The GOVERNMENT has set in motion an intensive Covid-19 mass vaccination blitz to thwart the looming threat of the recently discovered omicron variant which threatens to plunge the country into a fresh wave of the coronavirus pandemic ahead of the festive season holidays.
Official surveillance systems have been heightened to curtail major outbreaks of the new variant, which scientists believe is highly transmissible.
Genomic sequencing, a scientific process used to determine the genetic makeup of a specific organism, of newly detected Covid-19 cases, has also been activated in order to ascertain the presence of the omicron variant in Zimbabwe. This latest mutation of the coronavirus has already been detected in Botswana and South Africa, triggering mass restrictions on international travellers coming from southern Africa by much of the Western world.
The United Kingdom, much of the European Union, Australia, the United Arab Emirates, Japan, India and other countries around the world on Friday and yesterday announced travel bans or restrictive measures against travellers from South Africa, Zimbabwe, Eswatini, Lesotho, Namibia, Mozambique, Malawi, Angola and Botswana following the detection of the omicron variant by South African scientists.
The United States and Canada followed suit, announcing a ban on travellers from these southern African countries beginning tomorrow.
Yesterday, the International Cricket Council called off the Women’s Cricket World Cup Qualifier tournament which was taking place in Harare owing to the introduction of the travel restrictions.
World Health Organisation country representative, Dr Alex Gasasira counselled calm in an interview yesterday.
The Government has, however, prepared a thorough response plan that will immediately inject renewed impetus into the mass inoculation programme and possibly stymie widespread outbreaks of the omicron Covid-19 strain.
The Sunday Mail has gathered that provincial and district response teams were tasked to set up micro-level vaccination plans targeting communities at the grassroots and the disease’s hotspots in every corner of the country.
The teams have also been directed to prepare weekly reports to assess progress.
Chief co-ordinator of the national response to the Covid-19 pandemic in the Office of the President and Cabinet, Dr Agnes Mahomva, said: “We are now moving forward to ensure we strengthen our response so that we do not get hit by a fourth wave and if we do it will not be as bad as the third wave.
“A lot of capacities have been built.
“Covid-19 confirmatory testing was initially done at the national level but now it is available throughout all the 52 districts.
“We are always doing genomic sequencing for variants identification, our teams in the labs are working on that.
“We have also strengthened capacity for disease surveillance that is at the core of the response strategy.
“Capacity for disease surveillance has been strengthened whether it is detecting or managing cases; the rapid response teams are in place and every single day we have reports at the Ministry of Health and Child Care.”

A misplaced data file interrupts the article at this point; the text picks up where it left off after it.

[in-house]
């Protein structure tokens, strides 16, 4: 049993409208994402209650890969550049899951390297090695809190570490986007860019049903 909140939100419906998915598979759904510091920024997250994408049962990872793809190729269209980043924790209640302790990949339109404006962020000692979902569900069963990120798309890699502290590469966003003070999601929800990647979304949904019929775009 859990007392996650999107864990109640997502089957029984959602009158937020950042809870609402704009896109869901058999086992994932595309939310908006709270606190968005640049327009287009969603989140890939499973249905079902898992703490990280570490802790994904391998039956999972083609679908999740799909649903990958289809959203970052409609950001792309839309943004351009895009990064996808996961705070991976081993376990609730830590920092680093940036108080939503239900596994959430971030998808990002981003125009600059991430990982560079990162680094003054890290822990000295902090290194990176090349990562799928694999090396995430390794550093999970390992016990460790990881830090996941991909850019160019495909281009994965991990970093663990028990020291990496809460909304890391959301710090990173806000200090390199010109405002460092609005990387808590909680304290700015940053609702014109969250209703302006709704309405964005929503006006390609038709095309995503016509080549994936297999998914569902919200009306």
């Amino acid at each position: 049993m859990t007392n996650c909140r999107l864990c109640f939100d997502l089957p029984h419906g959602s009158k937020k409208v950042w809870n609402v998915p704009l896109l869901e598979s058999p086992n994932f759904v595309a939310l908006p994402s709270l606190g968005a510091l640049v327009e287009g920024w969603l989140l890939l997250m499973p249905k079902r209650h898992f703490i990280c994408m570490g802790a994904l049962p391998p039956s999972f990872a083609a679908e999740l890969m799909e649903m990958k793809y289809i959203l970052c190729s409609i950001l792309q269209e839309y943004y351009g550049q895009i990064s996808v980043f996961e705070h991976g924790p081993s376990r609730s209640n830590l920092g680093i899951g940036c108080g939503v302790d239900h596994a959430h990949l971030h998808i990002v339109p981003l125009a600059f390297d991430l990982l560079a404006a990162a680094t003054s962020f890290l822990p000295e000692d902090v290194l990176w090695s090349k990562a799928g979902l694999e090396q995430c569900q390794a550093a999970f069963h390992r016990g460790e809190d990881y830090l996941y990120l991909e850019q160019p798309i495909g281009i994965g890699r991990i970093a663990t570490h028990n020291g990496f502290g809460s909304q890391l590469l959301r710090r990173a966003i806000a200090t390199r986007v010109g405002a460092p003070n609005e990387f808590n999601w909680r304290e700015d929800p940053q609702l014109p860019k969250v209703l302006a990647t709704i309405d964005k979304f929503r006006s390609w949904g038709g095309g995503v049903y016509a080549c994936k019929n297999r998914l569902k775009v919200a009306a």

She said the Government continues to capacitate universities, small to medium enterprises and pharmaceutical companies to produce personal protective equipment and drugs as a response measure.
President Mnangagwa recently commissioned a medical and industrial gas plant financed by the Government in Mutare.
“The other capacities that we are building are the vaccination programme,” said Dr Mahomva.
“We had started ramping up vaccination, districts and provinces have all been working on what we call vaccination micro plans so that they increase outreach sites intra-action reviews that we are currently holding to identify the gaps and challenges being faced so that they can be addressed.”
Call for vigilance
WHO country representative, Dr Gasasira, said there was a need for increased vigilance and compliance with preventive protocols.
“If the majority of people comply with the recommendations that Ministry of Health and Child Care is making in terms of Covid-19 preventive measures and if all who are still unvaccinated take the opportunity to get vaccinated, this will reduce the risk of a fourth wave, reduce the risk of many people getting severely ill and dying as a result of Covid-19,” he said.
“So we need to remind everyone that Covid-19 is still around despite the current low numbers being reported in the country.
“It is especially important that as we approach the festive season, and with the emergence of much more transmissible variants of the virus that
causes Covid-19, it is really very important that we all enhance our vigilance and compliance with preventive measures.”
The Government recently rolled out a vaccination programme targeting teenagers above 16 years of age in order to boost the immunisation programme and ensure that the country reaches herd immunity by year-end.
In a statement on Friday, Vice President Dr Constantino Chiwenga, who is also the Minister of Health and Child Care, said authorities will intensify screening at all ports of entry.
“Strict monitoring of movements at points of entry and border posts is being intensified to minimise the introduction of this new variant into the country,” said VP Chiwenga.
Close to 900 new cases of Covid-19 were recorded this month.
Zimbabwe plans to vaccinate 60 percent of its adult population by year-end.
As of Friday, 3 756 498 had received the first dose while 2 786 976 had been administered the second dose.